July 26, 2013
July 26, 2013
The Medic’s Perspective on the 2013 North American Epic
I am a novice in the cycle touring community, and like most new tasks I’ve taken on in life, there are lessons to be learned. I don’t believe I’ve learned everything I need to know to be a successful touring cyclist, but I’m getting there. My journey of knowledge began as I prepared to take on this adventure. I sat at home brainstorming potential challenges and learning opportunities I might come across. My first challenge was dis-assembling my new bike into enough pieces that I could force it into the cardboard box I had picked up. My tetras skills were invaluable in this process, and in just 3 short hours my box was packed and sealed with duct tape. My first lesson was realized as I pulled out pieces of my bike in Anchorage. As I reassembled my bike I noticed fraying of one of my gear cables, and the paint was rubbed off my frame in spots that were distinctly green when I packed it just one day prior. Note to self, be more intentional about padding for chain chafe, lesson learned.
There is a delicate balance each cyclist needs to reach when deciding what items you will pack in your “daily bag” that you can access every night in camp. Those that don’t make the cut will be relegated to the “permanent bag” only accessible every five or so days on rest days. The night before our departure from Anchorage, I found myself justifying daily access to nearly everything I had brought along with me. With my 100L bag (10L more than our maximum) bulging at the seams, and my permanent bag nearly empty, I felt assured I had reached that balance. In the clean hotel room, I was able to pack my bag with perfection. Each passing night on the trail my things seemed to expand and change shape and I struggled in the morning trying to make everything fit as I once had. This frustrating process wore thin in two short days, our next rest day I’d be moving more things to my permanent bag. I swapped over the tank tops, shorts, bathing suit, sandals and sunscreen so my daily bag had excess space. After the past five days of rain and cold, I felt confident those items wouldn’t see the light of day until we headed into the southern states. The next five days the sun appeared with the intensity of long Arctic summer days. My lips were blistering, my nose was bright red and tendered, and my one long sleeve shirt was dank with smell of five days of sweat. Just when I figured I had fine tuned the balance between my daily and permanent bags, my epidermis suggested otherwise. Be prepared for all weather conditions at all times, lesson learned.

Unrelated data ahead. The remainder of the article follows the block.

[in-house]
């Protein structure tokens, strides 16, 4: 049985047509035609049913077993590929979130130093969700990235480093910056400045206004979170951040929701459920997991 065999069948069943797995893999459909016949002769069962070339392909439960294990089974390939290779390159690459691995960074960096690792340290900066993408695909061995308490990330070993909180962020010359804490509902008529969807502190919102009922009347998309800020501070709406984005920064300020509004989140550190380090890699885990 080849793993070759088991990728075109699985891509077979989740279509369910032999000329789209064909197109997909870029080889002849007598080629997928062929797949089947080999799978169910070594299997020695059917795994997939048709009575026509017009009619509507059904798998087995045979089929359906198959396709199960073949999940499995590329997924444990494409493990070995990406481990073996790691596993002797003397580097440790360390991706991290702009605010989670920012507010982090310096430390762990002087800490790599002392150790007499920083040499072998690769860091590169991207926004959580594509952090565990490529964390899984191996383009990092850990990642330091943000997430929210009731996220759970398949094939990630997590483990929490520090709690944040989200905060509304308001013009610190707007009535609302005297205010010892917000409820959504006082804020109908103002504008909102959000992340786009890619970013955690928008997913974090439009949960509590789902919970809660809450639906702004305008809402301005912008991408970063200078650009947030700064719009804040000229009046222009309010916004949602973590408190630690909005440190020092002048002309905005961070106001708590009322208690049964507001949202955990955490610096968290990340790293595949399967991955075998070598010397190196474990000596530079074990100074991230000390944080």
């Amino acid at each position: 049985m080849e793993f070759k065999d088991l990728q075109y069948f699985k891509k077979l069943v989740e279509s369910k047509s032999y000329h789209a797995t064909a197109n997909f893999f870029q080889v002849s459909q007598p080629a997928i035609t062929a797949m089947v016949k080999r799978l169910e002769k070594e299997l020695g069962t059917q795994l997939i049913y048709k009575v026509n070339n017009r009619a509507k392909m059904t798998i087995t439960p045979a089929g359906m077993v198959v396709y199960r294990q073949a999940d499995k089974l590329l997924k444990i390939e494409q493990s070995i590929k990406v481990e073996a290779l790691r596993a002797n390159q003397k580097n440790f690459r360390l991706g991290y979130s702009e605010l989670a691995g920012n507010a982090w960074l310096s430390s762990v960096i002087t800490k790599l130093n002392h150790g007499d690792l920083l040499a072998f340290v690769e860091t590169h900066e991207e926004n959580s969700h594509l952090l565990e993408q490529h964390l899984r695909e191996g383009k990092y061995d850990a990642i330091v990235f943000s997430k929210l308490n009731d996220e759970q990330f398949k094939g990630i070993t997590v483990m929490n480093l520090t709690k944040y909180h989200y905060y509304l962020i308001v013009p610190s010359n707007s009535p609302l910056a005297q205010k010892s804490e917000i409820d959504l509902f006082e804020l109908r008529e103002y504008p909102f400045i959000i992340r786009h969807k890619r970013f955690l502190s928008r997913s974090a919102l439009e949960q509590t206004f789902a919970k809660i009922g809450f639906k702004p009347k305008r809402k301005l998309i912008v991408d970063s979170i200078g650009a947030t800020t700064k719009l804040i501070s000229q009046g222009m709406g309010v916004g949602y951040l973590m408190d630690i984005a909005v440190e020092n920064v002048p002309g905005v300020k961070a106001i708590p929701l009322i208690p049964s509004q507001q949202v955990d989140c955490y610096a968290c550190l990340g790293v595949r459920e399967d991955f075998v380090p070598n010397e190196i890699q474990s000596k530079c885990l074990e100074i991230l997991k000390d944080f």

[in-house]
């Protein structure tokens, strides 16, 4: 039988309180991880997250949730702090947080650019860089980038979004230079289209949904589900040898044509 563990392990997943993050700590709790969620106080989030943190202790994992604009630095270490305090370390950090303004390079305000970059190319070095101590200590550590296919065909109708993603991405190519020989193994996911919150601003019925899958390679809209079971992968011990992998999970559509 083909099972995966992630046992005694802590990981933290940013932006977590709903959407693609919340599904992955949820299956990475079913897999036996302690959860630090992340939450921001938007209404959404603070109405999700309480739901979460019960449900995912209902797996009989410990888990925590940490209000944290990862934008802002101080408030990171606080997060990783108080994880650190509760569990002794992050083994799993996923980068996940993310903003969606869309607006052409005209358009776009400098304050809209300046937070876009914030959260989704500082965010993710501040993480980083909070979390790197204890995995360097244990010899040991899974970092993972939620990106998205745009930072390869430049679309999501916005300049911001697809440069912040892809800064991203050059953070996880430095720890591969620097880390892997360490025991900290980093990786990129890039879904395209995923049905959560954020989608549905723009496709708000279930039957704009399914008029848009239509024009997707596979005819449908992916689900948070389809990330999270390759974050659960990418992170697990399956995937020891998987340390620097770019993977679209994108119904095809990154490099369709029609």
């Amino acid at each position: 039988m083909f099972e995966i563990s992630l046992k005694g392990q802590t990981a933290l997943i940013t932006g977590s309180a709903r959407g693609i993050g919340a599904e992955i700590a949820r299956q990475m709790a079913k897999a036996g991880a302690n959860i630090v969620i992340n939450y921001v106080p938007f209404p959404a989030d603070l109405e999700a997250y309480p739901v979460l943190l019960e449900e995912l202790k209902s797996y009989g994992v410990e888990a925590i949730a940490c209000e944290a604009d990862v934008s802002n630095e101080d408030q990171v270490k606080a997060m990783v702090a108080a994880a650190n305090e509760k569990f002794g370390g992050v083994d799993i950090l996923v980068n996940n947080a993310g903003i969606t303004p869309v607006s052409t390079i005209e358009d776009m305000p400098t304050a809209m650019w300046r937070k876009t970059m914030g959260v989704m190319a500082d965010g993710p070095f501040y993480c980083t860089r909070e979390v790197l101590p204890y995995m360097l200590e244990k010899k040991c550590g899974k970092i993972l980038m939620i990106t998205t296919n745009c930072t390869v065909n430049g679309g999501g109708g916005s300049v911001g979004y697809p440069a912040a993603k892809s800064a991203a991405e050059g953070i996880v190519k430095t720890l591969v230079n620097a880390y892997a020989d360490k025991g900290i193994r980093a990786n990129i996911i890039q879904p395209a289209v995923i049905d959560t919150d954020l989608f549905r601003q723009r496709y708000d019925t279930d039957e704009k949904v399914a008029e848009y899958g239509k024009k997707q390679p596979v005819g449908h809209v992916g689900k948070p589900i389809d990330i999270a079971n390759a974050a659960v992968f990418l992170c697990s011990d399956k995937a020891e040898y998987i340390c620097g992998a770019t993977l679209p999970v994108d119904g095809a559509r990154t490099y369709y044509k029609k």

I am new to cycle touring, but I am not new to expedition traveling in the North. The vast landscape with black spruce forests and blue mountain streams are comfortable and familiar. The familiar scenes of roaming wildlife; bears getting their fill of berries, moose standing in the marshlands and bison standingabout in the mud are ones I’ve grown accustomed to expect and appreciate in the North. I best not forget the most prolific species in the North, our small black friends with rapid wings and a ravenous thirst for human blood, the mosquito and the black fly. In my past life as an expedition river guide, I can recall one time I was brought to tears from the environmental challenges of travelling through this landscape, the source of my discomfort was mosquitos. I was trying to have a simple bush pee and the moment I dropped my draws my bottom became the Sunday special at mosquito buffet. I was reminded of this lesson once again on this tour because the bugs took a special fancy to some of our foreigners. The English and Australian blood was received with critical acclaim, leaving our cyclists suffering histamine overdrive from the hundreds of purple and red bumps covering every bit of their exposed skin. They have been popping antihistamines like a daily vitamin and cycling through the discomfort like champions. Don’t forget your bug defences; sprays, hats, jackets and pants, lesson learned.
The most recent lesson I had the privilege of re-learning on this tour is the importance of tent site selection. The weather was predicted to rain for the next few days, but the sky had cleared and the blazing sun was warming my skin forcing me to switch out of my rain jacket and into my tank top. We joked around camp about having a water fight to cool ourselves down. I set up my tent in the heat and my chief concern was finding a nice shaded spot near the kitchen. Direct sunlight can be hard on the integrity of tent fabric and heat up the inside. I made my selection and called it a night. At 450am I reached across to hit the snooze button on my alarm, and I was startled awake to the unusual sensation of water rippling under my tent floor. Rain was pattering on the fly, I looked out the screen to discover my sandals sunk in the lake that had formed under my tent. I packed up my things and began to dis-assemble my tent, I hoisted it above my head to relocate to high ground. Another cyclist was watching my struggles and with a big laugh keenly pointed out that I had picked the worst tent site in the whole camp. I agreed with a sheepish smile, having relearned a very basic lesson in camping, don’t pitch your tent in a low spot. Soaked sleeping bag, lesson learned. I am anticipating this will not be my last lesson learned, but I am hoping I will learn my future lessons from the struggles of others.